If you have heel pain with rheumatoid arthritis (RA), you may be dealing with a condition called enthesitis (inflammation of the entheses). Entheses are the locations where tendons and ligaments, which are responsible for keeping our bones and muscles attached, insert and connect to bone. There are more than 100 entheses in the human body. When the entheses are under chronic stress, they can become inflamed.
Members of myRAteam have described their heel pain in different ways. One said, “My feet and ankles have been hurting so badly today with pain shooting in my Achilles tendon.” Another shared, “I had a great jog and walk today, but now I can’t walk on my foot.” Put simply: “My heel feels broken.”
Here’s a deeper look at enthesitis and how others are coping with heel pain.
Scientists have various theories about what causes enthesitis, but the specific cause remains a bit of a mystery. A combination of lifestyle and biological factors likely contribute to the development of enthesitis.
Research suggests that the prevalence of enthesitis may be similar in people with rheumatoid arthritis compared to those with spondyloarthritis, affecting at least one area detected by ultrasound in 46 percent to 48 percent of people.
Enthesitis may also occur due to mechanical stress, or overuse. Repetitive motion through work or sports can trigger inflammation that resolves when the activity is discontinued. For instance, problems like “tennis elbow” usually go away when the individual takes a break from playing.
Imaging technology like magnetic resonance imaging and ultrasound can shed some light on the severity and progression of enthesitis. Identifying the problem early can help prevent more severe joint damage. Rheumatologists may use ultrasound to scan the Achilles tendon, interphalangeal joint, and metacarpophalangeal joint to look for changes in the foot that can cause pain and a reduced range of motion.
When entheses are exposed to prolonged biomechanical stressors, the immune system responds by boosting local cytokine production and possibly tumor necrosis factor. Specific genes may also be upregulated in people who are prone to enthesitis. As diagnostic tools continue to improve, early detection of enthesitis may give doctors the upper hand in treating inflammatory arthritis.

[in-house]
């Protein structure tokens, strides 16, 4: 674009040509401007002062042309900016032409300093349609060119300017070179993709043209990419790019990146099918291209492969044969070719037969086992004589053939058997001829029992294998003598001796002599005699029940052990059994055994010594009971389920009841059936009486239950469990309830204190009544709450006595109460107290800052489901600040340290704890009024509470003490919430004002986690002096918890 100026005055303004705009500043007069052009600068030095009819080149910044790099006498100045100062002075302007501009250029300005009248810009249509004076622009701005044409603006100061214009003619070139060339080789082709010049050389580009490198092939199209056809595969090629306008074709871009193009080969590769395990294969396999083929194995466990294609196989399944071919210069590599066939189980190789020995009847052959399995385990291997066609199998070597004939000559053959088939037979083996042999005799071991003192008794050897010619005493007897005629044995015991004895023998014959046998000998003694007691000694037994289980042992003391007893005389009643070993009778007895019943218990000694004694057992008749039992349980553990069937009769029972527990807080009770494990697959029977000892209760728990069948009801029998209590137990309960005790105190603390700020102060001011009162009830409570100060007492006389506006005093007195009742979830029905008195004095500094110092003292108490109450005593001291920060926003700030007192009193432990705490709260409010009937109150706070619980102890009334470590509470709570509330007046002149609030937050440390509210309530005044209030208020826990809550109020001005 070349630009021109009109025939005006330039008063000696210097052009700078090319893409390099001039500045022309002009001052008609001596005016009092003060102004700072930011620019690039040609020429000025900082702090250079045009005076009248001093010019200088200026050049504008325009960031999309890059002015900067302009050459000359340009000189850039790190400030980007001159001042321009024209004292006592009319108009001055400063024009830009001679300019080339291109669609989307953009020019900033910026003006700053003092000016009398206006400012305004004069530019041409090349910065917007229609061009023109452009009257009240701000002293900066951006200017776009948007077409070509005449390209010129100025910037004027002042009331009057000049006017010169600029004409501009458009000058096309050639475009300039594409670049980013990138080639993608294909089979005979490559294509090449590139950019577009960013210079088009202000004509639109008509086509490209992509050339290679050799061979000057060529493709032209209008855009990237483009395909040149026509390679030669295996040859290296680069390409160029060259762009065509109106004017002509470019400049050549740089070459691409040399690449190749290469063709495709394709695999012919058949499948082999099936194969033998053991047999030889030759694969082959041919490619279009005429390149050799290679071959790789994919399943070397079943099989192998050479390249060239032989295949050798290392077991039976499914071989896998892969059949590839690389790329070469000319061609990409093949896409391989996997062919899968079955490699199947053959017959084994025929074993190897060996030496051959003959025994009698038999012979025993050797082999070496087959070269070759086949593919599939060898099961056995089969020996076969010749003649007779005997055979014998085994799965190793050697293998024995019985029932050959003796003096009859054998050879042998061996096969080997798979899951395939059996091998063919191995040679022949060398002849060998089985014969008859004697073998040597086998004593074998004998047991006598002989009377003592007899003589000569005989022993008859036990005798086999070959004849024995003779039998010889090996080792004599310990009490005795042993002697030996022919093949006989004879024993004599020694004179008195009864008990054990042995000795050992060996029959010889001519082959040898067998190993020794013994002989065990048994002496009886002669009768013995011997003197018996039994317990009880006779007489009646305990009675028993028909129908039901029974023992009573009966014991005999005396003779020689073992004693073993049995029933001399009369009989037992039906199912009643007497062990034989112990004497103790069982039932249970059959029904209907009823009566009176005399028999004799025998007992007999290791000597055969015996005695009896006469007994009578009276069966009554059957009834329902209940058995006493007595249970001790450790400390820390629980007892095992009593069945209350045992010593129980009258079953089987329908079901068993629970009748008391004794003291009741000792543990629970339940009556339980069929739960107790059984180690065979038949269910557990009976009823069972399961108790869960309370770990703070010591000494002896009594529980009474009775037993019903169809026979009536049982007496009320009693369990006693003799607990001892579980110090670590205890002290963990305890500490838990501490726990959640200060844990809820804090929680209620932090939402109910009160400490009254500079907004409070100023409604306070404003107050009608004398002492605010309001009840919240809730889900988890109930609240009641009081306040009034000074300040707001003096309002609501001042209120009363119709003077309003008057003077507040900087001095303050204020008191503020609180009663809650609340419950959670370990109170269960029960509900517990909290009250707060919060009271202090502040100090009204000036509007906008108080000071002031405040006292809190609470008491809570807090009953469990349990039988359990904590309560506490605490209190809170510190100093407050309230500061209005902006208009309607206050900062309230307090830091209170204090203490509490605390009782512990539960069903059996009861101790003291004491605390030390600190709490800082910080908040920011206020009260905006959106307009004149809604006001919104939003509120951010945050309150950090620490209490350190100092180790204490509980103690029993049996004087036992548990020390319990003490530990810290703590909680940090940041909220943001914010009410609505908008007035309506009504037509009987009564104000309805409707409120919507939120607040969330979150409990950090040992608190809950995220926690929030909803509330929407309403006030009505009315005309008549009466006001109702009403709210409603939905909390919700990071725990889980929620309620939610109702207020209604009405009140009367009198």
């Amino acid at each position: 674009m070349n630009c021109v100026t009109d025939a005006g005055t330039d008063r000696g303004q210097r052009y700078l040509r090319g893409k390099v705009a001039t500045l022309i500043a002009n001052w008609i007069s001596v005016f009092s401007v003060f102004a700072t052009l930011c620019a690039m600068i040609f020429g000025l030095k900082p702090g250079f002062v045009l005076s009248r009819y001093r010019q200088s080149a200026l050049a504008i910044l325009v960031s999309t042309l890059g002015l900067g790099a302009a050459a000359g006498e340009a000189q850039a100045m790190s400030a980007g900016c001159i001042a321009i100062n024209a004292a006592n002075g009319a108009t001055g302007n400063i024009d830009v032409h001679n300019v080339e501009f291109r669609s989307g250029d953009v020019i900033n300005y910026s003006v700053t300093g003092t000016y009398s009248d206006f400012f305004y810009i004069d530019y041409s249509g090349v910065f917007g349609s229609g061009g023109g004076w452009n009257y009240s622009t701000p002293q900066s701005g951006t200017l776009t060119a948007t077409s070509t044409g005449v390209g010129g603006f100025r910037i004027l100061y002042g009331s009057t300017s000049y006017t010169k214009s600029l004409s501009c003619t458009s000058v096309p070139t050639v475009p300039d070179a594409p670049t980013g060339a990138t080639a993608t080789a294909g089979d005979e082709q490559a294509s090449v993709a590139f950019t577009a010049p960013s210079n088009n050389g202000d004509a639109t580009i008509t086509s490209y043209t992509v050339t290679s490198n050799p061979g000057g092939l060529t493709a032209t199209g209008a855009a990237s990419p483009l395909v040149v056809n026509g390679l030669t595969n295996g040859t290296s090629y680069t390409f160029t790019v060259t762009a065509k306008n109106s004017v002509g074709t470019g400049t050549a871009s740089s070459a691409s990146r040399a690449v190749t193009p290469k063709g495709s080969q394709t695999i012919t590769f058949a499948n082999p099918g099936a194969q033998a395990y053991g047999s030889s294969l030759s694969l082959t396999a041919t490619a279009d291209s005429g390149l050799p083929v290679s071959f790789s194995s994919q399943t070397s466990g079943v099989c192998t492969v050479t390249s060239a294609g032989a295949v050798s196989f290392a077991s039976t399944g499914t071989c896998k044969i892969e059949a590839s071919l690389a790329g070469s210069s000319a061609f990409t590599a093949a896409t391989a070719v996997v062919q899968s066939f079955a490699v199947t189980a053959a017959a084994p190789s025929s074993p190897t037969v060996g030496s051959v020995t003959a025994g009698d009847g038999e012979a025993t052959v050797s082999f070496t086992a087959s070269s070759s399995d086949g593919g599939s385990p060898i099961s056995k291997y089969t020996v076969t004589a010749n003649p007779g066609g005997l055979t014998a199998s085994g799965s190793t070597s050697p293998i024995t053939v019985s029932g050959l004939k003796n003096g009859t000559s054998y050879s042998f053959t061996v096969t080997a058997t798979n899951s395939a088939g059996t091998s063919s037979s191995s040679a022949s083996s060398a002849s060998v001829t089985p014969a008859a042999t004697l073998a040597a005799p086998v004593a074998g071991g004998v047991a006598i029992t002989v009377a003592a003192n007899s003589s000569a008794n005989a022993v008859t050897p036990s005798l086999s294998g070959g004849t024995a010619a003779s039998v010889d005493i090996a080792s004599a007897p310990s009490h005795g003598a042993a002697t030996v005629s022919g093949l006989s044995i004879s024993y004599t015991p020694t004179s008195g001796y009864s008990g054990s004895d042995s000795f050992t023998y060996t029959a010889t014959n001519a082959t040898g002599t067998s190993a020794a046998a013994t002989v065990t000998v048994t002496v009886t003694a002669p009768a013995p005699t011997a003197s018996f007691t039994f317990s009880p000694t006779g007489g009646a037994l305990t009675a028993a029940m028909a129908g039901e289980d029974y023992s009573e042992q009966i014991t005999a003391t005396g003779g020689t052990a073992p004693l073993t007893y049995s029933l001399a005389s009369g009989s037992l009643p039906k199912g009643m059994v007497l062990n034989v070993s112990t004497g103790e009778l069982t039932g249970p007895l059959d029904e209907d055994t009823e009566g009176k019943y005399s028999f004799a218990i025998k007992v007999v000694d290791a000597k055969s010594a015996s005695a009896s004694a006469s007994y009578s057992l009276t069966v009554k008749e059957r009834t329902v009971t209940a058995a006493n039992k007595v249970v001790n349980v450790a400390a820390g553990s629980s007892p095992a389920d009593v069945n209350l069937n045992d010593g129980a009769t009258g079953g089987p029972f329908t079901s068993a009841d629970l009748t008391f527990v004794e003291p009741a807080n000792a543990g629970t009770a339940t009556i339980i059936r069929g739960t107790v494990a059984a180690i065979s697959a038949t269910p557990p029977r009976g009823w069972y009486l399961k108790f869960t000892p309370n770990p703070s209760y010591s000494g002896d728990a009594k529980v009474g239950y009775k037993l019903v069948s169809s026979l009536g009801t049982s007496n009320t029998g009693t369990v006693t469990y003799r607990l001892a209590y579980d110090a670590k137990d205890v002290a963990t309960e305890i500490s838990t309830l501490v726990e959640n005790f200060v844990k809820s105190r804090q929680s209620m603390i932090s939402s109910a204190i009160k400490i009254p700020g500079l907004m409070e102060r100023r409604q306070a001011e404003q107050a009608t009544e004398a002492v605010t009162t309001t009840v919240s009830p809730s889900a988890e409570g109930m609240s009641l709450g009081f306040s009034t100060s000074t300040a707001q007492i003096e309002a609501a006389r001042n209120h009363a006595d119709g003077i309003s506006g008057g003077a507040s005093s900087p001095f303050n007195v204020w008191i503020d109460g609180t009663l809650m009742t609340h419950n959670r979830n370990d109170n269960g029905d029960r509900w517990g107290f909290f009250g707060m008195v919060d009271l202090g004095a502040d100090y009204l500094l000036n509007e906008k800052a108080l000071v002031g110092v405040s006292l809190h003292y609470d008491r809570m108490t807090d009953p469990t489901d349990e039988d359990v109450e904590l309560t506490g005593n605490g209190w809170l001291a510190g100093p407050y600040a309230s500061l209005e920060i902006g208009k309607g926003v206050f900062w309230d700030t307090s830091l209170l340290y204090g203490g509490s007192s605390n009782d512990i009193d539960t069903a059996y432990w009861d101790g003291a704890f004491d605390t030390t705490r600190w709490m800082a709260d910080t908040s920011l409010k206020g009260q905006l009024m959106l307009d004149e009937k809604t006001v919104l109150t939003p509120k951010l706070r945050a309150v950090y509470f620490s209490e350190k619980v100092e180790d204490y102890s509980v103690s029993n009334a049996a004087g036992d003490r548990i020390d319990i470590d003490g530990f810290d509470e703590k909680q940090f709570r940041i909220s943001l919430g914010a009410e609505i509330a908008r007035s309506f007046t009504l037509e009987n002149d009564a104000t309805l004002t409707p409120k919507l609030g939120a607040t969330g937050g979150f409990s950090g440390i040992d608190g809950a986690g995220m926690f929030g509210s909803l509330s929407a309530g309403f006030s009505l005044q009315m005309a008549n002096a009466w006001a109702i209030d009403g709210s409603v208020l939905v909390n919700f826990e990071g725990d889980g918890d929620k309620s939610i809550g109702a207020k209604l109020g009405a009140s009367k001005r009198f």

You can take steps to avoid the pain that comes with enthesitis from RA:
Sometimes, avoiding activity that triggers inflammation may help you avoid symptoms of enthesitis. For people with arthritis who work or spend a lot of time on their feet, it can be tough to find a realistic solution for inflammatory entheses pain in the feet and heels.
Finding the right footwear and avoiding overuse by taking breaks to put your feet up may help. A member said, “Every day starts off with pain in both feet, especially my heel on the left foot. The pain is worse in shoes. But if there’s no weight on my feet, there’s no pain.” Another recommended, “Wear good shoes. Any time we have problems with our feet because of RA, it is hard to deal with. I also wear slippers with adjustable straps.”
One member wrote, “Does anyone have pain and stiffness in your heels and from the back of your heel? Mine are swollen and it hurts to walk.” Another said that their heel pain meant that they can’t walk very far because their balance is off. In cases like these, you may want to consider seeing an occupational therapist or a podiatrist if heel pain is affecting your overall quality of life or your ability to work, exercise, or perform daily functions.
Medications and treatments that help with joint pain are likely to also help with enthesitis. Following the medical advice of your health care provider for the effective use of nonsteroidal anti-inflammatory drugs, biologics, and disease-modifying antirheumatic drugs may help improve your symptoms.
Finding the right treatment may take some time and collaboration between you and your health care providers. “I have pain in my feet also, and it seems like it’s taken forever to get the right medication. I’m on leflunomide, which helps somewhat, and I’ve changed doctors. This is my third!” said one member. They continued, “I would stay on top of the doctors, and if you're not feeling better, let them know. It’s a constant battle to find what helps or what to do, but don’t give up. Your health and getting taken care of is the most important thing!”
With a little trial and error, myRAteam members have been able to find ways to cope at home. One shared, “A hot water and Epsom salt foot soak will help those feet. The soaks are great. Rub in coconut oil afterwards. Vicks salve does wonders also. Be sure to put on some good cotton socks.”
On myRAteam, the social network for people with rheumatoid arthritis, more than 181,00 members come together to ask questions, give advice, and share their stories with others who understand life with RA.
Have you experienced enthesitis from rheumatoid arthritis? Share your story in the comments below, or start a conversation by posting on your Activities page.